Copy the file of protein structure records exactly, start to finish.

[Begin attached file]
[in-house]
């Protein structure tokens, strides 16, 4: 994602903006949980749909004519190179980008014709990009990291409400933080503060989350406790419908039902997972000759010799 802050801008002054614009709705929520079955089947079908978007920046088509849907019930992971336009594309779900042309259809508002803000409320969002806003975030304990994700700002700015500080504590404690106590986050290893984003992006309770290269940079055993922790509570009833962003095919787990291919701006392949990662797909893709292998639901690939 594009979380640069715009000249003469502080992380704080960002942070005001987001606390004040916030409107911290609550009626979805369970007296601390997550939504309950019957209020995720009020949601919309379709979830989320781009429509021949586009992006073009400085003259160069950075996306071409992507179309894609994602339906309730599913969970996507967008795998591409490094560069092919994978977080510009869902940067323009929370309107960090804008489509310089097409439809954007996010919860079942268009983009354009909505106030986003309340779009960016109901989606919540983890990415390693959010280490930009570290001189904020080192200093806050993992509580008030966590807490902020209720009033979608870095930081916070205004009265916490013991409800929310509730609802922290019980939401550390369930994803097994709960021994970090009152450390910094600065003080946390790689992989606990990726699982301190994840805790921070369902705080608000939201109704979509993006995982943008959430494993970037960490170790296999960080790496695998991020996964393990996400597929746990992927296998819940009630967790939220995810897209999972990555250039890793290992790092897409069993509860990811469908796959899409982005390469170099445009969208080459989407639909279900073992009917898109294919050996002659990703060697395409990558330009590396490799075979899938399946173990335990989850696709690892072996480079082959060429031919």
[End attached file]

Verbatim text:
[in-house]
């Protein structure tokens, strides 16, 4: 994602903006949980749909004519190179980008014709990009990291409400933080503060989350406790419908039902997972000759010799 802050801008002054614009709705929520079955089947079908978007920046088509849907019930992971336009594309779900042309259809508002803000409320969002806003975030304990994700700002700015500080504590404690106590986050290893984003992006309770290269940079055993922790509570009833962003095919787990291919701006392949990662797909893709292998639901690939 594009979380640069715009000249003469502080992380704080960002942070005001987001606390004040916030409107911290609550009626979805369970007296601390997550939504309950019957209020995720009020949601919309379709979830989320781009429509021949586009992006073009400085003259160069950075996306071409992507179309894609994602339906309730599913969970996507967008795998591409490094560069092919994978977080510009869902940067323009929370309107960090804008489509310089097409439809954007996010919860079942268009983009354009909505106030986003309340779009960016109901989606919540983890990415390693959010280490930009570290001189904020080192200093806050993992509580008030966590807490902020209720009033979608870095930081916070205004009265916490013991409800929310509730609802922290019980939401550390369930994803097994709960021994970090009152450390910094600065003080946390790689992989606990990726699982301190994840805790921070369902705080608000939201109704979509993006995982943008959430494993970037960490170790296999960080790496695998991020996964393990996400597929746990992927296998819940009630967790939220995810897209999972990555250039890793290992790092897409069993509860990811469908796959899409982005390469170099445009969208080459989407639909279900073992009917898109294919050996002659990703060697395409990558330009590396490799075979899938399946173990335990989850696709690892072996480079082959060429031919």